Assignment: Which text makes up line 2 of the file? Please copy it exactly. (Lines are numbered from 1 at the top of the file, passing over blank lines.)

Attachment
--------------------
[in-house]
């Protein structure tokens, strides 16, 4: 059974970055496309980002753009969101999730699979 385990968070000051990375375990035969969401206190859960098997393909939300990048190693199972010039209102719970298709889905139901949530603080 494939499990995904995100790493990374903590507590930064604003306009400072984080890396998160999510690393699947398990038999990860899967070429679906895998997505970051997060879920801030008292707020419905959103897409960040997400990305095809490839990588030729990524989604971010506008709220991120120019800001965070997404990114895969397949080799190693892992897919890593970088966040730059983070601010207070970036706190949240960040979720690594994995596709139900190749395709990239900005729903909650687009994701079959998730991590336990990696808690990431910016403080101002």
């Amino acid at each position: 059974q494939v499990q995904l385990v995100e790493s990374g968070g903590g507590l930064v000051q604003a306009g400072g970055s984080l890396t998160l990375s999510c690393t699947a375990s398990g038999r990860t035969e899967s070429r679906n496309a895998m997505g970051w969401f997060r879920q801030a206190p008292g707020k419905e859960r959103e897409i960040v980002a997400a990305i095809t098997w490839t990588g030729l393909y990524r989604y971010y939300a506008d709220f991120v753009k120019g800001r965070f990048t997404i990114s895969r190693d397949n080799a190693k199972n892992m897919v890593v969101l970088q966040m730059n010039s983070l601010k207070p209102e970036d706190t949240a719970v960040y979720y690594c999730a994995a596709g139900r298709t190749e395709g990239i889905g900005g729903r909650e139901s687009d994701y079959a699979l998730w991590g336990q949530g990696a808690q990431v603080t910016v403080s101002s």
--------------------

């Protein structure tokens, strides 16, 4: 059974970055496309980002753009969101999730699979 385990968070000051990375375990035969969401206190859960098997393909939300990048190693199972010039209102719970298709889905139901949530603080 494939499990995904995100790493990374903590507590930064604003306009400072984080890396998160999510690393699947398990038999990860899967070429679906895998997505970051997060879920801030008292707020419905959103897409960040997400990305095809490839990588030729990524989604971010506008709220991120120019800001965070997404990114895969397949080799190693892992897919890593970088966040730059983070601010207070970036706190949240960040979720690594994995596709139900190749395709990239900005729903909650687009994701079959998730991590336990990696808690990431910016403080101002």